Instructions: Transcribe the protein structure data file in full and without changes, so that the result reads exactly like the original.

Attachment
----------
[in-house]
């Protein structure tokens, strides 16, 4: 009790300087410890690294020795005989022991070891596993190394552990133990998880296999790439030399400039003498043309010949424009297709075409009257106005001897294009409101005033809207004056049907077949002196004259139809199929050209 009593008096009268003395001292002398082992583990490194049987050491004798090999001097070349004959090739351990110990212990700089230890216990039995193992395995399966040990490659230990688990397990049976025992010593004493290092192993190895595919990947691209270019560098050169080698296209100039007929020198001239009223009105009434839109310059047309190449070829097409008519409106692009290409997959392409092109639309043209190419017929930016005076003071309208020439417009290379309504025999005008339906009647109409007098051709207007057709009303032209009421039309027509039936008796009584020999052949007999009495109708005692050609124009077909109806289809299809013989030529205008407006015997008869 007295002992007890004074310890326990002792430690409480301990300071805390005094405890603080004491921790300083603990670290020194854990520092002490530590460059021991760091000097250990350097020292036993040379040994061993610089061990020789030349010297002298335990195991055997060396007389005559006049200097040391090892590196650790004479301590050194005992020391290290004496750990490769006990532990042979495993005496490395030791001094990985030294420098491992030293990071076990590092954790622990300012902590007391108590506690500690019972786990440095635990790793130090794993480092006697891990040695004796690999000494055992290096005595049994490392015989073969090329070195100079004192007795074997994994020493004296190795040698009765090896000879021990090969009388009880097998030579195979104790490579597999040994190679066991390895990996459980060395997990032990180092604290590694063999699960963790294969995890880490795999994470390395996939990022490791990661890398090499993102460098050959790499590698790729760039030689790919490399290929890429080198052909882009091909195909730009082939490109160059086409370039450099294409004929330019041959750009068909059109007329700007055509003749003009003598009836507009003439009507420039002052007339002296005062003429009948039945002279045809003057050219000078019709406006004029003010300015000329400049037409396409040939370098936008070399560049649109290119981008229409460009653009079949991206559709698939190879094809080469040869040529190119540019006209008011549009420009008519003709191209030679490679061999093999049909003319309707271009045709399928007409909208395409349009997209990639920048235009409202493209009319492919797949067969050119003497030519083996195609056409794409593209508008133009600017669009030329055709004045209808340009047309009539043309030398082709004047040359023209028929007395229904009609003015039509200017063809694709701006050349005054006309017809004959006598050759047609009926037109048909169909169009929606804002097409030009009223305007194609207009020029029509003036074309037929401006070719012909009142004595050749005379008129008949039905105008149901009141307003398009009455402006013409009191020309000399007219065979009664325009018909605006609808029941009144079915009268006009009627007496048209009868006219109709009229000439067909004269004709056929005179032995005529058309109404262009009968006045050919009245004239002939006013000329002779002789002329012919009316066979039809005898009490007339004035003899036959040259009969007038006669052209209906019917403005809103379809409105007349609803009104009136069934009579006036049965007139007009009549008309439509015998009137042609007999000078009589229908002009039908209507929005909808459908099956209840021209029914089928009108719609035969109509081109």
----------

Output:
[in-house]
């Protein structure tokens, strides 16, 4: 009790300087410890690294020795005989022991070891596993190394552990133990998880296999790439030399400039003498043309010949424009297709075409009257106005001897294009409101005033809207004056049907077949002196004259139809199929050209 009593008096009268003395001292002398082992583990490194049987050491004798090999001097070349004959090739351990110990212990700089230890216990039995193992395995399966040990490659230990688990397990049976025992010593004493290092192993190895595919990947691209270019560098050169080698296209100039007929020198001239009223009105009434839109310059047309190449070829097409008519409106692009290409997959392409092109639309043209190419017929930016005076003071309208020439417009290379309504025999005008339906009647109409007098051709207007057709009303032209009421039309027509039936008796009584020999052949007999009495109708005692050609124009077909109806289809299809013989030529205008407006015997008869 007295002992007890004074310890326990002792430690409480301990300071805390005094405890603080004491921790300083603990670290020194854990520092002490530590460059021991760091000097250990350097020292036993040379040994061993610089061990020789030349010297002298335990195991055997060396007389005559006049200097040391090892590196650790004479301590050194005992020391290290004496750990490769006990532990042979495993005496490395030791001094990985030294420098491992030293990071076990590092954790622990300012902590007391108590506690500690019972786990440095635990790793130090794993480092006697891990040695004796690999000494055992290096005595049994490392015989073969090329070195100079004192007795074997994994020493004296190795040698009765090896000879021990090969009388009880097998030579195979104790490579597999040994190679066991390895990996459980060395997990032990180092604290590694063999699960963790294969995890880490795999994470390395996939990022490791990661890398090499993102460098050959790499590698790729760039030689790919490399290929890429080198052909882009091909195909730009082939490109160059086409370039450099294409004929330019041959750009068909059109007329700007055509003749003009003598009836507009003439009507420039002052007339002296005062003429009948039945002279045809003057050219000078019709406006004029003010300015000329400049037409396409040939370098936008070399560049649109290119981008229409460009653009079949991206559709698939190879094809080469040869040529190119540019006209008011549009420009008519003709191209030679490679061999093999049909003319309707271009045709399928007409909208395409349009997209990639920048235009409202493209009319492919797949067969050119003497030519083996195609056409794409593209508008133009600017669009030329055709004045209808340009047309009539043309030398082709004047040359023209028929007395229904009609003015039509200017063809694709701006050349005054006309017809004959006598050759047609009926037109048909169909169009929606804002097409030009009223305007194609207009020029029509003036074309037929401006070719012909009142004595050749005379008129008949039905105008149901009141307003398009009455402006013409009191020309000399007219065979009664325009018909605006609808029941009144079915009268006009009627007496048209009868006219109709009229000439067909004269004709056929005179032995005529058309109404262009009968006045050919009245004239002939006013000329002779002789002329012919009316066979039809005898009490007339004035003899036959040259009969007038006669052209209906019917403005809103379809409105007349609803009104009136069934009579006036049965007139007009009549008309439509015998009137042609007999000078009589229908002009039908209507929005909808459908099956209840021209029914089928009108719609035969109509081109």